The inconvenient truth about resident-to-resident altercations. . .
By Susan Saldibar
Maybe you read about the case back in May, about the 64-year old dementia patient in Dade County, Florida, who beat to death another resident because “He wasn’t listening to me.”
Or perhaps you recall back in 2012 the killing of one assisted living resident and the brutal injuring of another in an attack by a fellow resident in the Scarborough district of Toronto.
And those are just a couple of high profile cases that were actually reported! A 2014 Cornell University study found that in New York alone each year, one in five nursing home residents are involved in a minimum of one aggressive encounter with a fellow resident.
What’s going on? The inconvenient truth is that resident-to-resident altercations, or “RRA” as they are referred to in our industry, are far more commonplace than most of us would like to think. And when an RRA happens, it can quickly bring a senior community to its knees.
I sat down with Jacquie Brennan, VP of Vigil Health Solutions, a Senior Housing partner and a leading provider of emergency call and monitoring solutions, to talk about a recent editorial published in JAMDA, the Journal of American Medical Doctors Association. It was written by Eilon Caspi, BSW, MA, PhD, who conducted an extensive study of RRA violence. In fact, the quote used in the title of this article was taken from one of his interviews.
Here are a few of the findings regarding RRA incidents:
81% occurred during evening hours.
70% were not witnessed by staff (even with hallway surveillance cameras).
62% occurred on weekends.
37% occurred between roommates.
The article goes on to list things that senior care providers can do to help guard against RRA. They even mention the Vigil Dementia System by name as a good example of alert technology, because it can generate signals in real time when residents leave their beds and enter other residents’ bedrooms.
I asked Jacquie to weigh in on the article and the mention of the Vigil System as a possible solution to help address some of the issues raised. “We certainly have seen our system used as a monitoring tool to help prevent RRA incidents,” says Jacquie. “The study suggests that understaffing may be a contributing factor. However, even with higher staff-to-resident ratios, the staff can’t be in all resident rooms at all times. The Vigil System passively monitors residents while they’re in their rooms and only alerts staff when the resident is acting outside of designated “safe” behaviors. It was designed that way to respect the privacy and independence of the resident, while freeing up staff and directing them only to situations that require intervention,” she told me.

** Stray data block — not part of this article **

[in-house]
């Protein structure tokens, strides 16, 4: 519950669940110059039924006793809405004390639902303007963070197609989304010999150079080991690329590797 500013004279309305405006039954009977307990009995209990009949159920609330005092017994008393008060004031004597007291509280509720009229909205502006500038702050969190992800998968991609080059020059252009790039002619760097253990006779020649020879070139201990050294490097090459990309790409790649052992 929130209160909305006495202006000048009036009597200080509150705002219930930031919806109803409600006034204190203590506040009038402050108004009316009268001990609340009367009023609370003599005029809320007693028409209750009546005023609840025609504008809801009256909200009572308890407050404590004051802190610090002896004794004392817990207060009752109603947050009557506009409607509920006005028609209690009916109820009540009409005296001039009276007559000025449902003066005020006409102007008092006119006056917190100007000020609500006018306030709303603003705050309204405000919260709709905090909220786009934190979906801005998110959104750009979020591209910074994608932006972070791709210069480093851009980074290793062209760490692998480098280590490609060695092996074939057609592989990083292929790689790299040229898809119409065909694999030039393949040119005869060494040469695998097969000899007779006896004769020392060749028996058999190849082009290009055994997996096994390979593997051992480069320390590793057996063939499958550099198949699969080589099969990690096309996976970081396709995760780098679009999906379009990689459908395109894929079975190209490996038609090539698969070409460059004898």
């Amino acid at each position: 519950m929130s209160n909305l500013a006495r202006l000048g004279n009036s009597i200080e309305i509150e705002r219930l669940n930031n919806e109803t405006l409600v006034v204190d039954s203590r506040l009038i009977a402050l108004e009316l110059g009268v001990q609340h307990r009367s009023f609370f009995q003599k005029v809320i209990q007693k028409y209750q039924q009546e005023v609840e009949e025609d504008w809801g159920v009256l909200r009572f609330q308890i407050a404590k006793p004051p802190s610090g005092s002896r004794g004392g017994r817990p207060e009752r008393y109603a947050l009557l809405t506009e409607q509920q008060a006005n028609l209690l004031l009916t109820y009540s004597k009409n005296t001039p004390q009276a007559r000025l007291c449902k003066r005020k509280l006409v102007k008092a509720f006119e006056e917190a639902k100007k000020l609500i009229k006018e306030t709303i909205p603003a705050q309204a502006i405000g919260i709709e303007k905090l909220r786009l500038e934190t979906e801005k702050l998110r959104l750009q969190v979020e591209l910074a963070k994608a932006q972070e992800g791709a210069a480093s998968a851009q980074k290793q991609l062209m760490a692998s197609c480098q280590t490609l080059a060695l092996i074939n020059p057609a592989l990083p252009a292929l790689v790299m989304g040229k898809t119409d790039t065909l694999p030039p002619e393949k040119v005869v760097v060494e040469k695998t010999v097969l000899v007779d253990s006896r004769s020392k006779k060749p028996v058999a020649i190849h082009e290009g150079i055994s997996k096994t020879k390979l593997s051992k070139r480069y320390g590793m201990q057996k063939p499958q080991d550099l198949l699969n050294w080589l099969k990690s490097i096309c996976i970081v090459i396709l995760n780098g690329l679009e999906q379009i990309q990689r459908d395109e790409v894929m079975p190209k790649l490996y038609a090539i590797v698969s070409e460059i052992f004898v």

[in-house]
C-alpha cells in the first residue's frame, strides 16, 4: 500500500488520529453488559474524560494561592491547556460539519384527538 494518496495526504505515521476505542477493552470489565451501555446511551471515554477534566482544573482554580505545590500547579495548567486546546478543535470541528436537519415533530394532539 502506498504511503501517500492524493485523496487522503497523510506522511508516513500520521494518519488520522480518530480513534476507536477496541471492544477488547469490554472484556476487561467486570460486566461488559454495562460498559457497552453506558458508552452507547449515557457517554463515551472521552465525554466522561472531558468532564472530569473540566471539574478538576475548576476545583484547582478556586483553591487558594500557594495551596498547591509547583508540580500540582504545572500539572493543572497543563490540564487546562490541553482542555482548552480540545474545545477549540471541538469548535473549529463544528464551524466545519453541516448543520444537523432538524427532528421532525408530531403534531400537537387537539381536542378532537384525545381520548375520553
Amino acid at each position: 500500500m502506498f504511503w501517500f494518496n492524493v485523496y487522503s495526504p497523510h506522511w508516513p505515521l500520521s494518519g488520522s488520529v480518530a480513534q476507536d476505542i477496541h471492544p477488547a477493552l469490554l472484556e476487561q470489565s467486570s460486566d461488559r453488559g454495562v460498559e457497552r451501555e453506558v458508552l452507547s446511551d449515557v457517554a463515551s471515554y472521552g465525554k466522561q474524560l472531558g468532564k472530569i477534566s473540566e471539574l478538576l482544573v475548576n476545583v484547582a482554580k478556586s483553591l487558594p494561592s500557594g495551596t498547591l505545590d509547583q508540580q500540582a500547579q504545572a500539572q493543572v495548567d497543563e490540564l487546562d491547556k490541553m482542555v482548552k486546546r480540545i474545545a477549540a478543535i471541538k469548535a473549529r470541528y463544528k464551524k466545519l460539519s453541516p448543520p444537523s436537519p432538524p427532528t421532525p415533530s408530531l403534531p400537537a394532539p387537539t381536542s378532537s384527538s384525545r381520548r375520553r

Prevention and Detection
That makes sense. So I asked Jacquie to share some of the ways their clients use the Vigil System to detect and alert staff when an RRA is occurring:
Setting customizable “rules” to immediately alert when a newly admitted resident gets out of bed at night so that they can witness the resident’s behaviors when awake, but without having to dedicate staffing resources to 24/7 monitoring.
Turning on the “Room Departed” rule so that staff are aware when a resident they are concerned about leaves their room.
Setting the “Room Entered” rule to alert staff that someone has entered another resident’s room, so that they can intervene.
Alerting staff when residents in a shared room are out of bed in the night.
Of course before any measures can be taken to tackle the RRA issue, it needs to be raised to a heightened level of awareness. Many of these incidents are either going unreported or grossly under-reported as Karl Pillemer, the Hazel E. Reed Professor in the College of Human Ecology’s Department of Human Development reports. “Despite the acute urgency of the problem, resident-to-resident mistreatment is underreported. Increased awareness and the adoption of effective interventions are greatly needed,” said Pillemer, who also serves on the Weill Cornell faculty.
Clearly, RRA needs to be taken seriously and senior care providers need to begin to take concrete steps to improve staffing and training. After all, without real time surveillance and alerting, all the cameras in the world won’t prevent an RRA.
And the real goal, by all accounts, is to provide a safe haven for all those living in your community. As a resident in mid-stage Alzheimer’s was quoted in the article as saying, “I want to know that someone will be there for me if something happens to me.”
For more information on surveillance and alerting technology, please visit the Vigil Health Solutions website.